Last summer, a receipt purchase app One was released in the app store. The app aims to provide retailers with shoppers’ offline purchase behaviors by gathering data from offline buyers promising to buy all your receipts at 10 yen (approx. SGD$0.12) per receipt. With the option to make money out of what one would normally throw away, word started to spread and users flocked in, and within half a day, the service was halted. Turns out, the CEO had originally expected to get around 10,000 receipts per month, which would bring their cost to about $1,250 a month. However, when the service launched, the company received close to 250,000 in less than a day that came up to over $30,000.
Last month, digital payment service PayPay backed by Yahoo! Japan and Softbank launched a 10 billion yen (approx. SGD$125 million) giveaway campaign that promises to hand out 20% cashback to all purchases with a limit on up to 50,000 yen per person per month. Lucky buyers can stand to get the full sum of their purchase back (up to a max of 100,000 yen per purchase). This campaign scheduled to run till the end of March 2019 also ended prematurely with the company using up their 10 billion yen within 10 days of their launch.
This seems to be the new trend in acquiring users: buying them. But I wonder how many of these users will continue using the app after the free money campaign is over. Because I see LinePay now offering the same 20% cashback and it’s not hard to imagine how many people will start using it over PayPay.
For One, they have relaunched with partnerships and receipts for limited categories of shopping again although I haven’t actually downloaded the app. Less because I’m not interest, but more because I can’t seem to find it on the app store. And for PayPay, they’re still running their businesses at a loss with 0% handling fees for businesses who accept payments using their app until October this year.
Anyhow, apparently this doesn’t just happen for app developers but also social network users. A few days ago, Zozotown’s billionaire CEO Maezawa Yusaku who had 500,000 followers on his Twitter account sent out a tweet to give away 100 million yen (approx. SGD$1.25 million) in total to 100 people (approx. $12,500 each) as a thank you gesture for the company’s New Year Day sales. To win this money, one just has to follow his account and retweet that post by the end of Monday and as of today, he already has 5.6 million followers. Now, talk about buying fake followers, this guy buys real ones. And it’s easy for him to retain these followers because after all, one has nothing to lose by leaving it as is and following him. Besides, who knows when he’s going to give out money again, so why not just continue following him? And that makes him a huge influencer suddenly.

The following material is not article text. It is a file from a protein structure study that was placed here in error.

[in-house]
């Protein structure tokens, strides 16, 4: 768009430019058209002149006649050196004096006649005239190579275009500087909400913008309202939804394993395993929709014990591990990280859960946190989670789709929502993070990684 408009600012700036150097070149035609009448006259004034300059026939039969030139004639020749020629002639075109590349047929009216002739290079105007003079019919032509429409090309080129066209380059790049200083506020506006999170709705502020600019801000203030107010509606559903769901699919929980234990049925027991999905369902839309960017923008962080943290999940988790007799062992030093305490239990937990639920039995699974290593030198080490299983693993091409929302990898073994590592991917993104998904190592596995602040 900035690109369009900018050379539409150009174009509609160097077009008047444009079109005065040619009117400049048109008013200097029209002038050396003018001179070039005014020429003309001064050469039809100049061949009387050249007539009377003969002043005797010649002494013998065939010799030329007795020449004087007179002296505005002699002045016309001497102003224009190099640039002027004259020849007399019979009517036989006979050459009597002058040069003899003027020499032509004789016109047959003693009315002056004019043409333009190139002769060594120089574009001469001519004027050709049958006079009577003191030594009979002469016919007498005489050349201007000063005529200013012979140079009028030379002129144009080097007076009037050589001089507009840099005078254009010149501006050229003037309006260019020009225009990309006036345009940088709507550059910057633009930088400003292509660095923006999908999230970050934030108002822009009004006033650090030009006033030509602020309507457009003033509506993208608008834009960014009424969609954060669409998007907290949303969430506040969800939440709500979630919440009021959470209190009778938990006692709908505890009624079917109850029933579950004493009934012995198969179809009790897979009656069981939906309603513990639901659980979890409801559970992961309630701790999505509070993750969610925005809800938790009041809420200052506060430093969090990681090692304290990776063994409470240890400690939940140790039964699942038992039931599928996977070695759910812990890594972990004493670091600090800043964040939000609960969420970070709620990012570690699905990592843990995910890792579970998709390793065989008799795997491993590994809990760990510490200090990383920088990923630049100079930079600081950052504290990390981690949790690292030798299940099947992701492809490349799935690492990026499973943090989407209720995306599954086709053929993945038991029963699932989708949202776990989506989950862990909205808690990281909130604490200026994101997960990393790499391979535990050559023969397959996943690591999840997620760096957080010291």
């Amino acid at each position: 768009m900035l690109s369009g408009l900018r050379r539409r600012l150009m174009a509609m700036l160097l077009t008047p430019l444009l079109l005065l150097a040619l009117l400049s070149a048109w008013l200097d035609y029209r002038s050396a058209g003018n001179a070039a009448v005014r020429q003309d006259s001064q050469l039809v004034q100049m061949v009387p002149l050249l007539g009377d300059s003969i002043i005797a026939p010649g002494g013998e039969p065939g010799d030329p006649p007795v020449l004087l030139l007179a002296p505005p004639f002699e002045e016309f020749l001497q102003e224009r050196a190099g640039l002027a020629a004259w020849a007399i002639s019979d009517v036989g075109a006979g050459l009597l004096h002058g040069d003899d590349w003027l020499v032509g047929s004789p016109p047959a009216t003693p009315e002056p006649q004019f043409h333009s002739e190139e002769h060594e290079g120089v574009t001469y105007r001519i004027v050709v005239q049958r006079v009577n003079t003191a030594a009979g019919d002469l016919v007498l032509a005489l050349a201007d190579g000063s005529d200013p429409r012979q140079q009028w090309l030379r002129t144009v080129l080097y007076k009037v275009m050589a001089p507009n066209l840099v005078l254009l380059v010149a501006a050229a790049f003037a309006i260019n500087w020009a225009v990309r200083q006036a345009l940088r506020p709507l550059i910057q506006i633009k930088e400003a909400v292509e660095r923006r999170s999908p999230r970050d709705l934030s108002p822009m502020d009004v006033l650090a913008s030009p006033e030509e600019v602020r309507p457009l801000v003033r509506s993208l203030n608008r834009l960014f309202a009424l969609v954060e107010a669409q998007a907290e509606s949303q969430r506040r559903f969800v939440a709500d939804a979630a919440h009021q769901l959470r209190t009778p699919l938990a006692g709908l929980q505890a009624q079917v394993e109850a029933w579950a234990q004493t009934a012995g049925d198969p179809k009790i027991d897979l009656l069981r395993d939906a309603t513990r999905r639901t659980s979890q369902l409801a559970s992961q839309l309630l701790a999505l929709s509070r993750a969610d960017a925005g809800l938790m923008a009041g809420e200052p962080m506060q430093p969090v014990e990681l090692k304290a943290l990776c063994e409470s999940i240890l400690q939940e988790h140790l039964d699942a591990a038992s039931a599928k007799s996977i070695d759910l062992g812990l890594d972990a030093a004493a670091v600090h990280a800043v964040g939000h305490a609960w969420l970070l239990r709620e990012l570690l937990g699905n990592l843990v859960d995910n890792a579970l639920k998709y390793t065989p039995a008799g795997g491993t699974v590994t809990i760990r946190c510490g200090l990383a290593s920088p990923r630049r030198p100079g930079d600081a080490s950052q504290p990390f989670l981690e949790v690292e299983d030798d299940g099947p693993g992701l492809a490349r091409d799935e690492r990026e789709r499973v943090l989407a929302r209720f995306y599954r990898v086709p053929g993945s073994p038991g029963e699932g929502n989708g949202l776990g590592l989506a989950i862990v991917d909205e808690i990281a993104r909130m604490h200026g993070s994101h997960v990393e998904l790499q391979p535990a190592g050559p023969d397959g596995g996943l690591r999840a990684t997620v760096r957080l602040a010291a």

That’s the problem with startups. It’s one thing to expect quick, explosive growth. But it’s a problem when you resort to unsustainable methods of acquiring users as such and destroy your own market. Being in the tech industry, I’ve seen how some businesses ruin their own industry by buying users. After some time, the market gets used to such offers, they start to expect money to choose one company’s product over another’s not because of each product’s merits but because of how much money they can receive. At the end of it all, what’s the point in developing your product? Where’s the love and pride in releasing something good for users if you’re just buying them because you can’t beat competition?
I have to admit though, after trying PayPay once and finding it extremely quick, easy and convenient to use, I may continue using it although I have some concerns. But that aside, with LinePay offering 20% cashback now, I could simply switch to LinePay, and when GooglePay or any other -Pay offers cashbacks, I may just try them.
This is what happens: the loyalty is no longer to the brands that offer the services but to the discounts that consumers can get. Let’s see who survives the battles down the road.